Ok I didn’t finish reading this book. But I skimmed it and there’s an appendix that lists all the best practices as an easy shortcut. Here are the most helpful tips I found.
- Think about something you’re looking forward to.
- Set your intentions. What matters most today? What does that mean for my attitude, intention, attention and actions? What specific goals should I set for the day? Try to keep these answers in mind.
- Visualize the most important thing you’re doing today and picture yourself doing your best. Notice what you’re doing and saying.
As you get started.
Continue reading Hack Your Days to Have a Better Life: Advice from “How to Have a Good Day”
Look – a Republican reading a book about inequality? You all should be so proud of me.
Have you ever played that game where you’re trying to survive as a working poor person? The game keeps giving you terrible options but I’m so much of a stoic that I came out ok. It seemed like a bad exercise. I’m sure others would think I wouldn’t really be able to pass the game in real life.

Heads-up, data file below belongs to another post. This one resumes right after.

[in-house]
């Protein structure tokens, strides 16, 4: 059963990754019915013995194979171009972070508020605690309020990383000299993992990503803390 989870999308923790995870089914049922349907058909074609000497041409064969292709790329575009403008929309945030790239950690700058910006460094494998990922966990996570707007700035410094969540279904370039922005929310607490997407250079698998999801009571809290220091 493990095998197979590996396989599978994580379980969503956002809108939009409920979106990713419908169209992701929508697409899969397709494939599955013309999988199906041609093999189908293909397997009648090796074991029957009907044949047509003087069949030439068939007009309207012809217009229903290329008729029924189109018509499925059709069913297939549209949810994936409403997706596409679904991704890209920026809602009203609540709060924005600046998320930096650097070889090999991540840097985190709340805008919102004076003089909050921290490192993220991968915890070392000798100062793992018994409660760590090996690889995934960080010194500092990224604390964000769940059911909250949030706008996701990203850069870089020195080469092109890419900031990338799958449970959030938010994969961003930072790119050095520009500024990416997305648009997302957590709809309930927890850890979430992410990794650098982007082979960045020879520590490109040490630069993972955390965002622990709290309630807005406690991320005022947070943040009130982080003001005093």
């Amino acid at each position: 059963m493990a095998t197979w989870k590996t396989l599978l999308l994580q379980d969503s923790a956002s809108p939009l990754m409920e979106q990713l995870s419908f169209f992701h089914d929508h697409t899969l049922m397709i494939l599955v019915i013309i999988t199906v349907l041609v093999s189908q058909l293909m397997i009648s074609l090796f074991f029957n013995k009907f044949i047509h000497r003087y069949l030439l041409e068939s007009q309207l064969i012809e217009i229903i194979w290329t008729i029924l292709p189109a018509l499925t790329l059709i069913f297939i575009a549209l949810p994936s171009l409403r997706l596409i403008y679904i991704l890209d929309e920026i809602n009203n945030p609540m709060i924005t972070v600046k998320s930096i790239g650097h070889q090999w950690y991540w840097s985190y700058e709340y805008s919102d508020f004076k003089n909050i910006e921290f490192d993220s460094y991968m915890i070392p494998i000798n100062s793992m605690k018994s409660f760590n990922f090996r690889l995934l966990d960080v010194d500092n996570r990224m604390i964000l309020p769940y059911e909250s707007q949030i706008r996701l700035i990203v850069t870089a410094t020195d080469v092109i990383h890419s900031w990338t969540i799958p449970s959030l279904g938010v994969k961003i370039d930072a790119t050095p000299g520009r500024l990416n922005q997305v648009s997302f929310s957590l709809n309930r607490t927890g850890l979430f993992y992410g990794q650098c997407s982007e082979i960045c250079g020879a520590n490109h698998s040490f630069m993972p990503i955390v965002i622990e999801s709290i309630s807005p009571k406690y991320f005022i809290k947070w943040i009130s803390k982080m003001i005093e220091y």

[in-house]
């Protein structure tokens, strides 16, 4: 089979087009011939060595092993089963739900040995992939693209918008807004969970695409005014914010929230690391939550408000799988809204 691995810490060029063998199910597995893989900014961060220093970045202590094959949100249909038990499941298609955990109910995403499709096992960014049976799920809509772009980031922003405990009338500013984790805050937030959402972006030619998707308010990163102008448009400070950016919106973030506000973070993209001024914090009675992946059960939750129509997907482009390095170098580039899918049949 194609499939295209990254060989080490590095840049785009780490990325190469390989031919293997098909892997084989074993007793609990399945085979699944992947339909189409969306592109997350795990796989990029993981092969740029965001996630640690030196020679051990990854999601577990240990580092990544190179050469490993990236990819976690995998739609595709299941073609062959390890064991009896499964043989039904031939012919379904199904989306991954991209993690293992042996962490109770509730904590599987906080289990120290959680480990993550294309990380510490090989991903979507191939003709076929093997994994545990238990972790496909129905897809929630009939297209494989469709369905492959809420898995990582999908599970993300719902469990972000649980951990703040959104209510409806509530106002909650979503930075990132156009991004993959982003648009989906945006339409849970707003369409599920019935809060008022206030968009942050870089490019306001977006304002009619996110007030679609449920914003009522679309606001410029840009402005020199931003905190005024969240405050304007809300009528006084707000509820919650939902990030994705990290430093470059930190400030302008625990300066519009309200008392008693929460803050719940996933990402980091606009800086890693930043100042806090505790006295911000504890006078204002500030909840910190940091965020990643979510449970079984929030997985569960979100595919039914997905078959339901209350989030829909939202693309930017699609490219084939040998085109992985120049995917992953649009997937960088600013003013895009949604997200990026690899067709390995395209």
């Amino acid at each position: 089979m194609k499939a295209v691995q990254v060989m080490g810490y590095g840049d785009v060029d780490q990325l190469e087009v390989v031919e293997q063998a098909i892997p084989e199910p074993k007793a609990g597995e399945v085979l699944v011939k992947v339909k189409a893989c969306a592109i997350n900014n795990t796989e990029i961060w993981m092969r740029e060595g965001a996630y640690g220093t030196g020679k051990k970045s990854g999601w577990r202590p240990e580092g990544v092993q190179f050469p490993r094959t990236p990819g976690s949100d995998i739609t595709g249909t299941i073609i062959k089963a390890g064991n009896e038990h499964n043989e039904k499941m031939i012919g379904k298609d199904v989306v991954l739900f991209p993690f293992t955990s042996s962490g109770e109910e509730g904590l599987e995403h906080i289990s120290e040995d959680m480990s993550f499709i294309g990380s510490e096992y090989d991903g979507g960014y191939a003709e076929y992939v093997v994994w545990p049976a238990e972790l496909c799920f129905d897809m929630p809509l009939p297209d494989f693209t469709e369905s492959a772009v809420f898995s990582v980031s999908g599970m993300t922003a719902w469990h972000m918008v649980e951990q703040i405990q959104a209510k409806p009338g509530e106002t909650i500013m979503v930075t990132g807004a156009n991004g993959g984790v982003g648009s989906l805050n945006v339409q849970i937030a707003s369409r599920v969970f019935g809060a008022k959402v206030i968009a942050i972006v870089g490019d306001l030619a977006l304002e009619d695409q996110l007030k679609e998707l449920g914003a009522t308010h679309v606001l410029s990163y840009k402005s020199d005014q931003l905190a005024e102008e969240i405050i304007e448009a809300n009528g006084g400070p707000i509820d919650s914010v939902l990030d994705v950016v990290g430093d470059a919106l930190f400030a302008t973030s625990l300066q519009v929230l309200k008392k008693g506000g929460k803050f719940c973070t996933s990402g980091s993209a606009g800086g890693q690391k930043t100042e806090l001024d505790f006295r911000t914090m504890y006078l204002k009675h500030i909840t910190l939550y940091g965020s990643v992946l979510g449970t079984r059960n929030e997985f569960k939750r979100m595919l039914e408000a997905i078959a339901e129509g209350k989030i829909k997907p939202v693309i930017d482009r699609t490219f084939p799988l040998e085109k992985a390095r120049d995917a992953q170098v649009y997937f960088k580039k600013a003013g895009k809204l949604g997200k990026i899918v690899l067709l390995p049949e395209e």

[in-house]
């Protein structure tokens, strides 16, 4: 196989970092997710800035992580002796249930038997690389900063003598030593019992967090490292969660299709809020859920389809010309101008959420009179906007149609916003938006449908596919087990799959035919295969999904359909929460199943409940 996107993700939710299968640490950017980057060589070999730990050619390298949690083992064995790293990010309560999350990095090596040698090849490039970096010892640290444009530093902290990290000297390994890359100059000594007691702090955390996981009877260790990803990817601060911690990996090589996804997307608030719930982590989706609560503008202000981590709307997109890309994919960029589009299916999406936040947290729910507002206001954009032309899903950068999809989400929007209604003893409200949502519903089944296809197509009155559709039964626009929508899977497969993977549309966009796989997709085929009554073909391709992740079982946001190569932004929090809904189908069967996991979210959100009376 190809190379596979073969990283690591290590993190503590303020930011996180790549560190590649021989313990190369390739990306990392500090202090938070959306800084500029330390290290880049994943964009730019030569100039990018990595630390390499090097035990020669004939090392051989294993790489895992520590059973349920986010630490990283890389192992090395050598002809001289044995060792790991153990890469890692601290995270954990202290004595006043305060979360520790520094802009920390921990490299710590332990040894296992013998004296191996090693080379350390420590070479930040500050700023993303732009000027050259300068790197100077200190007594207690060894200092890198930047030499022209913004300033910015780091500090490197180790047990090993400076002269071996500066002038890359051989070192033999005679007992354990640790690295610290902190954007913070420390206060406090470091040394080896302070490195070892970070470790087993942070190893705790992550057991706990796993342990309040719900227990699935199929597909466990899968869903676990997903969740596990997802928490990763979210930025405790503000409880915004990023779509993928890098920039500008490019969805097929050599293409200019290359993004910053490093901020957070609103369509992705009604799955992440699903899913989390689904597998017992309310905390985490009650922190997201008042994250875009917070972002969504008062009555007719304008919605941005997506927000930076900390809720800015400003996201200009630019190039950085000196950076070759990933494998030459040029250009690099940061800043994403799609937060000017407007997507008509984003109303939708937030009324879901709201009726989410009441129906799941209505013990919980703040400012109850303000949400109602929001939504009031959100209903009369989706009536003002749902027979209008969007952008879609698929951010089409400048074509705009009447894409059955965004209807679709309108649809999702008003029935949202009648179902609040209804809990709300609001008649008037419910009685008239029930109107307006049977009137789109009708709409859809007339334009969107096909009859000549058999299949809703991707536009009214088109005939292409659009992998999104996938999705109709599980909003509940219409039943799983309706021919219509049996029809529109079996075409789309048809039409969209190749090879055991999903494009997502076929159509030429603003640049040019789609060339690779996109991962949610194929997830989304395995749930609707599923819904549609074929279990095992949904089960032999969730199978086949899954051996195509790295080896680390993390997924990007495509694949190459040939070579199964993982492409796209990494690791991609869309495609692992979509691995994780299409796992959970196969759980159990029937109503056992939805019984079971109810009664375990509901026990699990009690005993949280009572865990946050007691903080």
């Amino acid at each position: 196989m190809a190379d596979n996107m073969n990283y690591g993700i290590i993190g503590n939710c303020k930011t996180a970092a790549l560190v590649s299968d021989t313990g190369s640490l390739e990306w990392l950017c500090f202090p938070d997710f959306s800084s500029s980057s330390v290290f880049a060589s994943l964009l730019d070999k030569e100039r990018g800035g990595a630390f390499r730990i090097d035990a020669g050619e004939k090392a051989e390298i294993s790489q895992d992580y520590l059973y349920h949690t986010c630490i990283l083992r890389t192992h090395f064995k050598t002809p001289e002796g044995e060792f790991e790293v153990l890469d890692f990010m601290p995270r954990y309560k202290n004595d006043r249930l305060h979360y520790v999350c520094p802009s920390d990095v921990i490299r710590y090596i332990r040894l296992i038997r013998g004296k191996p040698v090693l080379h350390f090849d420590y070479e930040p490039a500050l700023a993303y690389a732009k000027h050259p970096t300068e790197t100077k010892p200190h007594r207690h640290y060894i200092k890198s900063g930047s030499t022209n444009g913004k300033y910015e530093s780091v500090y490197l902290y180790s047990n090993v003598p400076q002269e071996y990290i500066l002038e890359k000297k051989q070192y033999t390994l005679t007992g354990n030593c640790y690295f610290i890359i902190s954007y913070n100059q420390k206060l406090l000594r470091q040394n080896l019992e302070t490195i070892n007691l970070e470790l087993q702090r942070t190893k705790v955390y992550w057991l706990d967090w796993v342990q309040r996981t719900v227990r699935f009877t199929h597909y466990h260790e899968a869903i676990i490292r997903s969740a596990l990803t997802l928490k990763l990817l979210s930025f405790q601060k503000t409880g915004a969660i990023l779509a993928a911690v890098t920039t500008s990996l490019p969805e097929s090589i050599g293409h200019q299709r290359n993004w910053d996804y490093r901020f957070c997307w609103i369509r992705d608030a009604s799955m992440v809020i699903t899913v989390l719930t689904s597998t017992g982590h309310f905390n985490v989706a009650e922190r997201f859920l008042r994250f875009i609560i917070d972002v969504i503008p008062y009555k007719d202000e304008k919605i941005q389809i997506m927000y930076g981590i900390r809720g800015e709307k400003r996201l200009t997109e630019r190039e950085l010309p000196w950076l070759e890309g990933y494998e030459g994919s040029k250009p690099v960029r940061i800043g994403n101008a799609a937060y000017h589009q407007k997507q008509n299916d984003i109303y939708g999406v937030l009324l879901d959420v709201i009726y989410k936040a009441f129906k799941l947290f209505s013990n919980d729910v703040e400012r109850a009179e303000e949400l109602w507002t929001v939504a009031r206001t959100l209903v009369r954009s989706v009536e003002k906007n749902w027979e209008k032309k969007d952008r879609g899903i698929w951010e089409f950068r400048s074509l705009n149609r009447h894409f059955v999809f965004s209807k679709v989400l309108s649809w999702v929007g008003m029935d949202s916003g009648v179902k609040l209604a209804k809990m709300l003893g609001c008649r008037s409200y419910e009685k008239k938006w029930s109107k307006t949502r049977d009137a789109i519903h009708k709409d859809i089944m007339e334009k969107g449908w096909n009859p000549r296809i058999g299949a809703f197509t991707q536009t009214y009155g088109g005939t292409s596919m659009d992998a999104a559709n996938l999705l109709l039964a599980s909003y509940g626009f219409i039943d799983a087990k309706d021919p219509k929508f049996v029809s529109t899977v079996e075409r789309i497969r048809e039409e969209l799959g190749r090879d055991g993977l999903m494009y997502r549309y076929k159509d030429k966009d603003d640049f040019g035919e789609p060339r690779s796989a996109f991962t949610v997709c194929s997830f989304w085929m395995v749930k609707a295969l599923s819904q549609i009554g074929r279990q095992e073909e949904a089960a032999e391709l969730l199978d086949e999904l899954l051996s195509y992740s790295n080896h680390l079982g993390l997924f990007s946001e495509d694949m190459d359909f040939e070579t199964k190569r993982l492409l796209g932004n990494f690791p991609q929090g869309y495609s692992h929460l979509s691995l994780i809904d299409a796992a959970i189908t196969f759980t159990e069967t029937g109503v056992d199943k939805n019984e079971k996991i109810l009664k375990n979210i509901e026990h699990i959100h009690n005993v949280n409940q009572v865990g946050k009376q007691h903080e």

According to The Broken Ladder by Keith Payne, the latter group may be wrong. The book covers how inequality completely changes the poor’s perspectives, focusing on the now, increasing risky behavior. Because I’m not one of the poor, I may be able to lift myself by my bootstraps but, if I had been born in poverty, I likely couldn’t.
Continue reading Why the Poor Can’t Get Ahead in the U.S.: Reading “The Broken Ladder”
The Longevity Plan by Dr. John Day chronicles an American doctor’s journey to a bucolic Chinese village that has one of the highest rates of centenarians in the world (yes, Chinese. Everyone keeps correcting me to say, don’t you mean Okinawa? Nope. China! people). Not only are there plenty of centenarians, but the centenarians are in great health.
The tips described in the book aren’t really earth shattering, but it’s good to be reminded of them and sometimes, a certain way of describing the problem can finally spur action.
1. Eat good food
Continue reading How to Live to be A Vibrant Centenarian: Lessons from “The Longevity Plan”